# transitive reduction algorithm: pseudocode?

I have been looking for an algorithm to perform a transitive reduction on a graph, but without success. There's nothing in my algorithms bible (Introduction To Algorithms by Cormen et al) and whilst I've seen plenty of transitive closure pseudocode, I haven't been able to track down anything for a reduction. The closest I've got is that there is one in "Algorithmische Graphentheorie" by Volker Turau (ISBN:978-3-486-59057-9), but unfortunately I don't have access to this book! Wikipedia is unhelpful and Google is yet to turn up anything. :^(

Does anyone know of an algorithm for performing a transitive reduction?

See Harry Hsu. "An algorithm for finding a minimal equivalent graph of a digraph.", Journal of the ACM, 22(1):11-16, January 1975. The simple cubic algorithm below (using an N x N path matrix) suffices for DAGs, but Hsu generalizes it to cyclic graphs.

// reflexive reduction
for (int i = 0; i < N; ++i)
m[i][i] = false;

// transitive reduction
for (int j = 0; j < N; ++j)
for (int i = 0; i < N; ++i)
if (m[i][j])
for (int k = 0; k < N; ++k)
if (m[j][k])
m[i][k] = false;
• (for DAGs) In other words: look at each edge (i,j), remove it if there is a reason for not being in the transitive reduction. The edges not removed must be inside the transitive reduction. Commented Sep 10, 2011 at 20:26
• According to the reference you cite, you should be starting from the path matrix, not the adjacency matrix Commented May 3, 2013 at 11:09
• This does not work for all cases. In a graph with edges (A,B), (B,C), (C,D) and (A,D) the last edge (A,D) should be deleted. It is not, because there is no combination of two edges (m[i][j] and m[j][k]) that leads from A to D. Commented Jul 30, 2013 at 9:28
• @MichaelClerx quite right, I meant path matrix. Thanks for pointing out the error. If you have an adjacency matrix, apply Warshal's algorithm first to transitively close it. Commented Nov 24, 2014 at 21:42

The basic gist of the transitive reduction algorithm I used is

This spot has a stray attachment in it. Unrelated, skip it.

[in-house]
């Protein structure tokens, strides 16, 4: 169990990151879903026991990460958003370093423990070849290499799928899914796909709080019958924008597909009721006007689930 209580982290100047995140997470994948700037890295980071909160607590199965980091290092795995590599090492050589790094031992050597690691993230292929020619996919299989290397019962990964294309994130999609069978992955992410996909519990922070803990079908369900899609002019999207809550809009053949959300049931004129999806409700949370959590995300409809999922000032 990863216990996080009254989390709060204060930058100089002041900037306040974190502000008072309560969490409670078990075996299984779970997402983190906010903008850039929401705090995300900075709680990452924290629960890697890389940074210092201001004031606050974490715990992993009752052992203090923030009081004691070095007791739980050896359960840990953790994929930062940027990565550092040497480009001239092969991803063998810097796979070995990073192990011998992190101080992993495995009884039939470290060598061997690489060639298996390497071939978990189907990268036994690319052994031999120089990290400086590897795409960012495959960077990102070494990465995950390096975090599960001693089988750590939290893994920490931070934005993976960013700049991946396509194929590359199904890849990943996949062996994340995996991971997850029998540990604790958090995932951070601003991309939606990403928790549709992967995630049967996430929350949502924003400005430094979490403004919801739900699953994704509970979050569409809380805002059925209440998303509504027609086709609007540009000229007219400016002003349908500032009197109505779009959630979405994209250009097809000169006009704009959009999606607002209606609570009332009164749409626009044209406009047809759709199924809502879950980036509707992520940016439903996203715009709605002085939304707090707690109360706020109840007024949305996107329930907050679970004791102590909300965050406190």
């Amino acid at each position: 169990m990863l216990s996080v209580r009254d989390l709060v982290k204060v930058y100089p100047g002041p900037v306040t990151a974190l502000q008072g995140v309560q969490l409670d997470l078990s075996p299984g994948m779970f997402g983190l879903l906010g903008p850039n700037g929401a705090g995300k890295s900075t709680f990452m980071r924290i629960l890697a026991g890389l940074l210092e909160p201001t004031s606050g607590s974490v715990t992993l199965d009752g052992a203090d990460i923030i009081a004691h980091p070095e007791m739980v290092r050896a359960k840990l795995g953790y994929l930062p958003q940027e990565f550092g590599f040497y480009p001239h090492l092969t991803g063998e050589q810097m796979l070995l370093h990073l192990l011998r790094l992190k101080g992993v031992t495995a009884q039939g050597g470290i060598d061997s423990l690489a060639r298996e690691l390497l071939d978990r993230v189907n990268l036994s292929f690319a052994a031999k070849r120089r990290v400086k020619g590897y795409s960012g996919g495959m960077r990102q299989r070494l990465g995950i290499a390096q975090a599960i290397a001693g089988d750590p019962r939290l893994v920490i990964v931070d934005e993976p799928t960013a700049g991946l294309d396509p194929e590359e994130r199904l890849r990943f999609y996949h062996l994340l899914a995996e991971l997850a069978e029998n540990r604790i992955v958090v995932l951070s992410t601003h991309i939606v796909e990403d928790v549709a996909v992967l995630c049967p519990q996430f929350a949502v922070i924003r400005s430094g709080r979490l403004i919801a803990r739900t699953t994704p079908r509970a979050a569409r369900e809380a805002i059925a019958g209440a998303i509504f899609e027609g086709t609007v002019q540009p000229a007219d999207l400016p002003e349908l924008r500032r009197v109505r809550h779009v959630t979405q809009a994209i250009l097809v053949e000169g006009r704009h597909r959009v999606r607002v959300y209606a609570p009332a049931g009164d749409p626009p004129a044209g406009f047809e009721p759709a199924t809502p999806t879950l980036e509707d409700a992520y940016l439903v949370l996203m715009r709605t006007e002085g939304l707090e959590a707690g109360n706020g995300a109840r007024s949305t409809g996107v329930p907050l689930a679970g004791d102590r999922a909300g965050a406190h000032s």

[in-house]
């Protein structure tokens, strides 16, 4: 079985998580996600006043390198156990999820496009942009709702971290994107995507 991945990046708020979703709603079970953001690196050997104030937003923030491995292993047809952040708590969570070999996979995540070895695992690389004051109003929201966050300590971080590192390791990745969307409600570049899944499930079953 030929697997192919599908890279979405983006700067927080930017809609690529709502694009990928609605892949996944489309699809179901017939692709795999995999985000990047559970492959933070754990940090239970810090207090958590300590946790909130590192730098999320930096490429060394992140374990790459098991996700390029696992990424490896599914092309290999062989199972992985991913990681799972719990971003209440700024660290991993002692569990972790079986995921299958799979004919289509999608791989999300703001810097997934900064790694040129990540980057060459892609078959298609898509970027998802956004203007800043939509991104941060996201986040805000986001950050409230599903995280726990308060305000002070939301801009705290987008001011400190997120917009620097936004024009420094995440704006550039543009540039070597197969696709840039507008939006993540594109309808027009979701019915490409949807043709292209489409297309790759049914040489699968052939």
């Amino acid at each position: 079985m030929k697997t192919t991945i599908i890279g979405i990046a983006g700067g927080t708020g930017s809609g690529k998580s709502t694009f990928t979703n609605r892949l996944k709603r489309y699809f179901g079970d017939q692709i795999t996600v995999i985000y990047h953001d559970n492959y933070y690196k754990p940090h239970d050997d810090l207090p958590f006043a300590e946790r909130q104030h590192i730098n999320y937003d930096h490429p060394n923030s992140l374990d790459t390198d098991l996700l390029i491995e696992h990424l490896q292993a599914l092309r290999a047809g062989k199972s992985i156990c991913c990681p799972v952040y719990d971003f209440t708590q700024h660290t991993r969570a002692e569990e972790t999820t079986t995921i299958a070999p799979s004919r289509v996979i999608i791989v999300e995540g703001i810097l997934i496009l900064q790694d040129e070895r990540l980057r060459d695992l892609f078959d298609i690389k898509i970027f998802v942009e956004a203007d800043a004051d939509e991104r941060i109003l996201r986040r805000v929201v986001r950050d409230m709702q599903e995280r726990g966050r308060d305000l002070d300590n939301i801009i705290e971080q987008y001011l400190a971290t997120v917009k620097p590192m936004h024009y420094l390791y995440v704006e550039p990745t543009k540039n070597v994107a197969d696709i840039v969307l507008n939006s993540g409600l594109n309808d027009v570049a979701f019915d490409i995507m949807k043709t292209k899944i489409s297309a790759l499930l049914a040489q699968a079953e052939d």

foreach x in graph.vertices
foreach y in graph.vertices
foreach z in graph.vertices
delete edge xz if edges xy and yz exist

The transitive closure algorithm I used in the same script is very similar but the last line is

add edge xz if edges xy and yz OR edge xz exist
• You need to add if (x,z) != (x,y) && (x,z) != (y,z) before delete edge... to avoid incorrect deletions in the event of cycles. Other than that, and although it'd be better to have a faster linear-time algorithm, I like this answer: nice and simple. Commented Jun 6, 2010 at 8:20
• Also, if the graph has cycles, this algorithm won't always produce the minimal transitive reduction. For instance, try it on [0,1,2,3,4,5] where A points to B for all A and B (even when they're the same). It should produce something like 0 -> 1 -> 2 -> 3 -> 4 -> 5 -> 0, but running this algorithm (with my tweak) brings in 5 -> 2 and 5 -> 4 in addition to 0 -> ... -> 5 -> 0. Running it without my tweak produces no edges at all. Commented Jun 7, 2010 at 5:30
• I should have stated that my code included checks for the identical edges you mentioned, and also that I'm working solely with DAGs, so the cycles aren't an issue. Commented Jun 10, 2010 at 18:04
• Are you sure of your algorithm for the transitive closure? For that task I would use Floyd-Warshall's algorithm, which is foreach y in graph.vertices: foreach x in graph.vertices: foreach z in graph.vertices: add edge xz if edges xy and yz exist OR edge xz exist. Note the different order in x and y. I thought the order mattered. It doesn't? Commented Sep 10, 2011 at 20:16
• As noted by cmn, thi algorithm does clear edges that connect nodes that are also connected through a path that has more than two edges. Example: A -> B -> C -> D; A -> C; A-> D. The algorithm would clear A -> C, but not A -> D.
– Penz
Commented Jun 28, 2012 at 1:53

Based on the reference provided by Alan Donovan, which says you should use the path matrix (which has a 1 if there is a path from node i to node j) instead of the adjacency matrix (which has a 1 only if there is an edge from node i to node j).

Some sample python code follows below to show the differences between the solutions

def prima(m, title=None):
""" Prints a matrix to the terminal """
if title:
print title
for row in m:
print ', '.join([str(x) for x in row])
print ''

def path(m):
""" Returns a path matrix """
p = [list(row) for row in m]
n = len(p)
for i in xrange(0, n):
for j in xrange(0, n):
if i == j:
continue
if p[j][i]:
for k in xrange(0, n):
if p[j][k] == 0:
p[j][k] = p[i][k]
return p

def hsu(m):
""" Transforms a given directed acyclic graph into its minimal equivalent """
n = len(m)
for j in xrange(n):
for i in xrange(n):
if m[i][j]:
for k in xrange(n):
if m[j][k]:
m[i][k] = 0

m = [   [0, 1, 1, 0, 0],
[0, 0, 0, 0, 0],
[0, 0, 0, 1, 1],
[0, 0, 0, 0, 1],
[0, 1, 0, 0, 0]]

prima(m, 'Original matrix')
hsu(m)